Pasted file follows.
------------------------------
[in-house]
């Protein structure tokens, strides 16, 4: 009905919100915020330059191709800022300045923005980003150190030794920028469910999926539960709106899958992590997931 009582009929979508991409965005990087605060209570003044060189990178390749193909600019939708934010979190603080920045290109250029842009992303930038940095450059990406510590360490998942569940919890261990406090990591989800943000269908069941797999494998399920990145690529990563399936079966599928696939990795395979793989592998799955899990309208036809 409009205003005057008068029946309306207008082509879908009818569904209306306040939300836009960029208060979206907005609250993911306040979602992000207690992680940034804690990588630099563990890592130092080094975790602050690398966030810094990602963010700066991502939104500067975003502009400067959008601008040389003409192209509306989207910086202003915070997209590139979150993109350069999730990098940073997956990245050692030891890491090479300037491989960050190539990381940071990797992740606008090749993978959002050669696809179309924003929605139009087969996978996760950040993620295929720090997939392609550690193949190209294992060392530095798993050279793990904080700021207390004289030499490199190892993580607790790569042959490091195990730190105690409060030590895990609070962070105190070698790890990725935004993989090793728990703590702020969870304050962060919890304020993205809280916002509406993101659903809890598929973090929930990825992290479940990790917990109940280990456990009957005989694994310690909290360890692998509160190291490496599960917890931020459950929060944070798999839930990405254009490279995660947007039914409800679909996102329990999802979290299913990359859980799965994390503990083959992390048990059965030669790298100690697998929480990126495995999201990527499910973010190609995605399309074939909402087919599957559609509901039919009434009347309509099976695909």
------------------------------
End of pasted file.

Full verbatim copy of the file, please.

[in-house]
């Protein structure tokens, strides 16, 4: 009905919100915020330059191709800022300045923005980003150190030794920028469910999926539960709106899958992590997931 009582009929979508991409965005990087605060209570003044060189990178390749193909600019939708934010979190603080920045290109250029842009992303930038940095450059990406510590360490998942569940919890261990406090990591989800943000269908069941797999494998399920990145690529990563399936079966599928696939990795395979793989592998799955899990309208036809 409009205003005057008068029946309306207008082509879908009818569904209306306040939300836009960029208060979206907005609250993911306040979602992000207690992680940034804690990588630099563990890592130092080094975790602050690398966030810094990602963010700066991502939104500067975003502009400067959008601008040389003409192209509306989207910086202003915070997209590139979150993109350069999730990098940073997956990245050692030891890491090479300037491989960050190539990381940071990797992740606008090749993978959002050669696809179309924003929605139009087969996978996760950040993620295929720090997939392609550690193949190209294992060392530095798993050279793990904080700021207390004289030499490199190892993580607790790569042959490091195990730190105690409060030590895990609070962070105190070698790890990725935004993989090793728990703590702020969870304050962060919890304020993205809280916002509406993101659903809890598929973090929930990825992290479940990790917990109940280990456990009957005989694994310690909290360890692998509160190291490496599960917890931020459950929060944070798999839930990405254009490279995660947007039914409800679909996102329990999802979290299913990359859980799965994390503990083959992390048990059965030669790298100690697998929480990126495995999201990527499910973010190609995605399309074939909402087919599957559609509901039919009434009347309509099976695909």